Controlling access to shared resources in an asynchronous world

In my last post I introduced the AsyncLock and AsyncDebouncedFunction.  AsyncLock is a fantastic way of asynchronously holding a ‘lock’ without actually blocking threads.  It is the natural go to class for resource synchronization, but there are alternatives (with caveats).

In .Net 4.5 the ConcurrentExclusiveSchedulerPair was introduced, offering a powerful approach to concurrency control.  Using this class, we can schedule tasks to run concurrently or exclusively, and at first glance it appears to offer a powerful alternative to my AsyncDebouncedFunction.

Consider the following code:

This creates a new TaskFactory which makes use of the ConcurrentExclusiveSchedulerPair‘s ExclusiveScheduler.  Any tasks created on this factory will run sequentially rather than concurrently, which looks like a great start.  In fact, running this code we get the following result:

Showing each task runs one after the other, as we expect.  The first problem is that this doesn’t take into account when we created each task, so we don’t get the result re-use we had with AsyncDebouncedFunction.  For that we’d have to create a slightly more involved class, that only runs the inner function on the ExclusiveScheduler.  Before we jump into such an implementation though, consider what happens if we run asynchronous code on the scheduler that yields, for example:

Here, we’ve told the runner  to run asynchronous code that uses Task.Delay() instead of Thread.Sleep().  Note the Unwrap() call as we’re running an asynchronous operation asynchronously!  The result of running this code is not what you might hope (unless you’re paying attention):

At first glance there doesn’t appear to be any concurrency at all!  In fact, that’s not entirely true at all, the ExclusiveScheduler is in fact exclusively scheduling the tasks, however Task.Delay() is non-blocking and so yields execution back to the scheduler which allows a waiting task to execute, we can best illustrate this by tweaking our function slightly:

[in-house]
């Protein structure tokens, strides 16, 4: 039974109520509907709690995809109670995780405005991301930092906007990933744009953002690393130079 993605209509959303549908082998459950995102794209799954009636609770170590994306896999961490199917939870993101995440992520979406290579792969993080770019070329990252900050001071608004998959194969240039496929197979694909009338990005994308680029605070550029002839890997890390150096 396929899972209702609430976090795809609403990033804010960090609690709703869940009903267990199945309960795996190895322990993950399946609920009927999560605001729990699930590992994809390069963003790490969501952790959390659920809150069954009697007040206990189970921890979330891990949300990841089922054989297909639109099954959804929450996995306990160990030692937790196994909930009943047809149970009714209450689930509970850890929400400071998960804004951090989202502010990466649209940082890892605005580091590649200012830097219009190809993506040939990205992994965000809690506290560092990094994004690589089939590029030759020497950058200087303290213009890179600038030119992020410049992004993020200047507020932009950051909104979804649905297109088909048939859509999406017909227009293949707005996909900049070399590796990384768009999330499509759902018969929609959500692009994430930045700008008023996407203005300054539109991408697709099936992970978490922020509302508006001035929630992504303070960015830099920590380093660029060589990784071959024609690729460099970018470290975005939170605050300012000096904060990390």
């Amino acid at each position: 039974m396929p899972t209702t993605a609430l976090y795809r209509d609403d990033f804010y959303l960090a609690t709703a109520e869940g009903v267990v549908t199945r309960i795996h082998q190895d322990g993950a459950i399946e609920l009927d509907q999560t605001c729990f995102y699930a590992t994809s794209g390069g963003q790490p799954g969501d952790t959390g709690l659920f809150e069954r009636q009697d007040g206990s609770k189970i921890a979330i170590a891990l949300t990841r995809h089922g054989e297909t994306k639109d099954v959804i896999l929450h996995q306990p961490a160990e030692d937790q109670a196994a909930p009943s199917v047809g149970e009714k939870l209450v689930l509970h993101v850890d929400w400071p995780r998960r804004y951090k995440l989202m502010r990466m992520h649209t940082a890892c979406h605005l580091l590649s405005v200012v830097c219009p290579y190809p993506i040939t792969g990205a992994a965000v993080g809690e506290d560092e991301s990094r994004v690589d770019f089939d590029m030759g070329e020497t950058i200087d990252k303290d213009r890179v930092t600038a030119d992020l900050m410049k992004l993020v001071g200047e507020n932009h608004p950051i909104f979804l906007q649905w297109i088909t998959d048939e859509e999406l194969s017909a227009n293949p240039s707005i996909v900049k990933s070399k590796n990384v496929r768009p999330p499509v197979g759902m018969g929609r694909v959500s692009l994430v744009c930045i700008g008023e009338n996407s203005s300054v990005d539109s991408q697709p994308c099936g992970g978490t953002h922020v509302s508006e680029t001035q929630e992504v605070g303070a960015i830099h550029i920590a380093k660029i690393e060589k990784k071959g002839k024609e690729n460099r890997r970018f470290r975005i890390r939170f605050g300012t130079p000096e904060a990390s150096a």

Our function now blocks for 100ms on either side of the 800ms delay, which should illustrate the exclusivity nicely:

Now we can see that each task doesn’t start until the preceding task yields control to the scheduler, so we do still have exclusivity, and the tasks are not running at the same time as each other.  However, they are free to interleave each other.  The take home from these examples is that the ConcurrentExclusiveSchedulerPair‘s ExclusiveScheduler can prevent concurrent access to a shared resource, but the resource may be accessed by another thread at any point you yield control.  When you need to hold a resource across yields then AsyncLock is a more appropriate choice.

The other advantage of ConcurrentExclusiveSchedulerPair is that is also has a ConcurrentScheduler that allows concurrent scheduling (with a configurable concurrency limit, like AsyncSemaphore), that won’t overlap with tasks run on the ExclusiveScheduler, in this way you can easily simulate a reader/writer lock, with the same caveats as above.  Of course, Stephen Toub also provides an AsyncReaderWriterLock for holding locks across yields.

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